Why ‘It’s a Sin’ is more relevant now than ever

Written by Emily Latimer

Russell T Davies’ tragically, joyful ‘It’s a Sin’ is Channel 4’s most-watched drama series in its history, and its relevance today is alarming.

Most of the younger generation know little about the history of HIV other than a loose narrative which has been passed down to us. But this series brings to life the harrowing, deep-rooted reality that so many faced. Unlike others, the series does not try to moralise the topic but instead shows us how HIV was a virus twisted with injustice, prejudice and misunderstanding.

I began the series smiling as it follows the paths of each of the characters leaving their home-towns. I felt excitement for Ritchie as he stood aboard the ferry leaving his narrow-minded parents on the Isle of Wight behind him. I imagined Roscoe’s pain as he ran away from his strict, religious family. But also admired his bravery; walking away unashamed to embrace who he is. Lastly, I felt anticipation for Colin, as he leaves his small corner of Wales to explore the big city. It’s clear each of the characters has so much at stake, yet has their whole lives ahead of them.

The characters become immersed with their new lives in London in the ‘Pink Palace’; what feels like a bustling, whirlwind of adventure. We see the parties, the thrill of finally meeting like-minded people and the unfamiliar openness of those around them. We watch Ritchie become confident and charismatic, and see Colin drawn out of his shell by those around him. 

However, just like mould as Henry depicts it as, we see HIV slowly seep into the characters’ lives darkening and dampening their brightness. It’s at this point Jill starts to feel like the real protagonist, as the series cleverly follows her losing those she loves, and in doing so illustrates the number of lives HIV stole from a generation.

Yet despite the loud disruption HIV caused, ‘It’s a Sin’ reminds us of the silence that it was met with, due to the homophobia that underpinned Britain. Jill’s play in which an audience contently watch villagers laughing at people being beheaded can be seen to symbolise this reality, where making HIV known or cared about was a constant battle.

Furthermore, whilst in 2020 we have progressed in some ways, from the homophobia, toxic masculinity and gender norms from the ’80s, there is still a lot we can learn and ‘It’s a Sin’ allows us to reflect on this. Watching ‘It’s a sin’, you can’t help but feel let down by the British government who made it clear, they didn’t care for the gay community who needed them. But today this reality is all too similar when it extends to trans and non-binary people.

Trans and non-binary people are some of the most marginalised people today, with huge health disparities (including staggering rates of HIV infection), high rates of poverty, unemployment and frightening levels of physical violence. In 2020 official figures showed trans people were twice as likely to be victims of crime as cisgender people and data from Stonewall found two in five trans people have had a hate crime committed against them in the last year. Just as worryingly, Stonewall research found two in five trans young people have attempted suicide. It’s clear, just as gay people needed allies in the ’80s, trans and non-binary people need us today.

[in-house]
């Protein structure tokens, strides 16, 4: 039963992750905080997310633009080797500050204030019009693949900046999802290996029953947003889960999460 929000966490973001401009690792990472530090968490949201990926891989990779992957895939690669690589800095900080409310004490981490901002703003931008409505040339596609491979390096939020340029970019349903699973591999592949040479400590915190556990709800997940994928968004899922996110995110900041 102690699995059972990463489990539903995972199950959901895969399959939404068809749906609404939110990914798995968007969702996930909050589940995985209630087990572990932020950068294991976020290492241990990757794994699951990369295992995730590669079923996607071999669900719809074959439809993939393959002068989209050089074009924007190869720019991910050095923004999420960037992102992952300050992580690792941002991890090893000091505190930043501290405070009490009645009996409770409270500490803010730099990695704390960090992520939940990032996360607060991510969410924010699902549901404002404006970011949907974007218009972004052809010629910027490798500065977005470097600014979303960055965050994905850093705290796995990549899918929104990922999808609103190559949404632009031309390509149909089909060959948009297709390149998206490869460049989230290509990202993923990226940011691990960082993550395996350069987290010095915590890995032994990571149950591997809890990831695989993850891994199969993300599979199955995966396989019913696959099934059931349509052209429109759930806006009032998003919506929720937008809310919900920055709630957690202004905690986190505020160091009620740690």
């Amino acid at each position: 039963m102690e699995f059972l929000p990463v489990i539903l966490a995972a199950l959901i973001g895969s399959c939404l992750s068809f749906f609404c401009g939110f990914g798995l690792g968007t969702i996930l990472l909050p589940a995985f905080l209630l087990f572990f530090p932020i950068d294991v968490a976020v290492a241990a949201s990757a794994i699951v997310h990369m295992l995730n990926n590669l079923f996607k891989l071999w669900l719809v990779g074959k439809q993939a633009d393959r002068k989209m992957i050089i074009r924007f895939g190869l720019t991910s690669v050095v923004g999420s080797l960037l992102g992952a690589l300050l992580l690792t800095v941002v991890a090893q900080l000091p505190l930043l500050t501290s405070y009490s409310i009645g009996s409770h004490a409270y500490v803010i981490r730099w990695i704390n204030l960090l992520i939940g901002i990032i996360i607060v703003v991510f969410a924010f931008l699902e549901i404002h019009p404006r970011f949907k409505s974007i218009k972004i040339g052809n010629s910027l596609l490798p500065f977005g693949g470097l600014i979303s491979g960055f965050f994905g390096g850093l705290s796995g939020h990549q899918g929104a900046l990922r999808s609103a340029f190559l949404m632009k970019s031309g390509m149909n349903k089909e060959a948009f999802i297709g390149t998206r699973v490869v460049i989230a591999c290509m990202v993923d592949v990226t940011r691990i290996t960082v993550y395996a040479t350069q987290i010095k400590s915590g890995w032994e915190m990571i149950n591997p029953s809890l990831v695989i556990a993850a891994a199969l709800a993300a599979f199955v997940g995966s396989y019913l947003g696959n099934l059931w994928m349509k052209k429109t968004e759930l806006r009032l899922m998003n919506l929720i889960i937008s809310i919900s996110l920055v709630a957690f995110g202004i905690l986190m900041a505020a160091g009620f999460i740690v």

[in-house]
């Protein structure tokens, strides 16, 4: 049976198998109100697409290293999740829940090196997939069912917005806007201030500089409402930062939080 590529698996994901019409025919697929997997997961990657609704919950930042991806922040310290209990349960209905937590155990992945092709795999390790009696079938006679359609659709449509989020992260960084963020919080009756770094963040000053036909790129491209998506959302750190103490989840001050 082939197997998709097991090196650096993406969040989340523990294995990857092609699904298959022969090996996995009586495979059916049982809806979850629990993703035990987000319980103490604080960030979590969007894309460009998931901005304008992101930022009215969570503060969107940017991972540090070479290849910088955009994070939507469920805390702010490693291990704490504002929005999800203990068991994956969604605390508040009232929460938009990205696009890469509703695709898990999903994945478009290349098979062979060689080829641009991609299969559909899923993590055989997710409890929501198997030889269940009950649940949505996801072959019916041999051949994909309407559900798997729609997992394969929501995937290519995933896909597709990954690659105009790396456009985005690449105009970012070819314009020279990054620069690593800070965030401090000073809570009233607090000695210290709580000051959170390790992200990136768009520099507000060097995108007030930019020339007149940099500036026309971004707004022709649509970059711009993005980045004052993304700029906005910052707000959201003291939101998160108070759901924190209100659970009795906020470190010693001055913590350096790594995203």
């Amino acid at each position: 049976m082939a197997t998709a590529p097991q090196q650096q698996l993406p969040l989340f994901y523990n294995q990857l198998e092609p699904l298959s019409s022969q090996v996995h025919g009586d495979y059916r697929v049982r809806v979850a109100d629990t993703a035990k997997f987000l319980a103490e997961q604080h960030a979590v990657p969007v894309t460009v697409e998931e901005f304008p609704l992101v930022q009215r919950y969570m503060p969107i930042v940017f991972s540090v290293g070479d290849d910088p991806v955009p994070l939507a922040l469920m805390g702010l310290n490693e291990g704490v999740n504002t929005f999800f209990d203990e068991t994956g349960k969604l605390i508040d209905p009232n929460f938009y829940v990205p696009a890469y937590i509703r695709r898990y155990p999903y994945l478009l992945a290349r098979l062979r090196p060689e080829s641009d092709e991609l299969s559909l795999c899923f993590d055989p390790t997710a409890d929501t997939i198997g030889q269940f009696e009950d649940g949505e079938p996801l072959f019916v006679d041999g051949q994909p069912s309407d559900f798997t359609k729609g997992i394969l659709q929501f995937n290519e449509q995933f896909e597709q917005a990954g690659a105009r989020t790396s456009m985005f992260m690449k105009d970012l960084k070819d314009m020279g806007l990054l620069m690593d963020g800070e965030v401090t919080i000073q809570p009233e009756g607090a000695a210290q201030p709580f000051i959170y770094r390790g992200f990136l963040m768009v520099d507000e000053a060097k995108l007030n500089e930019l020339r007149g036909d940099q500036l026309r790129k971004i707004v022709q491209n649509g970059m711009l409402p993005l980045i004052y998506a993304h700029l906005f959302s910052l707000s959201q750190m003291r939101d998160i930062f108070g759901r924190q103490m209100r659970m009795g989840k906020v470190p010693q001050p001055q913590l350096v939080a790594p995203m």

Since 2015 the UK has slipped from being the most progressive LGBTQ nation in Europe and occupying the top spot on the International Lesbian, Gay, Bisexual, Trans and Intersex Association’s (ILGA) Rainbow map, (a map which ranks 49 European countries on their respective legal and policy practices for LGBTI people) to 10th place and falling. 

This continues to be the case as several laws have been silently passed throughout the pandemic. Back in September, the Gender Recognition Act which would have allowed trans people to self-identify was scrapped with little regard or explanation, meaning the process to change gender is still expensive and lengthy. Furthermore, in January the government created an open consultation detailing plans to increase the policing of gender-neutral toilets.

Today trans and non-binary rights are discussed with a discourse which is increasingly hostile and underpins similar homophobia that was present in the ’80s. ‘It’s a Sin’ highlights how despite the sacrifices that have been made previously, the pain, the removal of people’s humanity, the denial of their identity and the stigma that they faced, the same things are happening again now. 

Jill stands as a representation of who we should all be, by showing that a problem doesn’t have to threaten us directly for us to care or fight for it, and demonstrates the difference that can be made by standing in someone’s corner. But more than this, with so many of the character’s parents unable to accept their children’s identities and reluctant to the changing world around them, ‘It’s a Sin’ demonstrates that whilst the ideas of us younger generation may seem radical, we are probably the ones you should be listening to.


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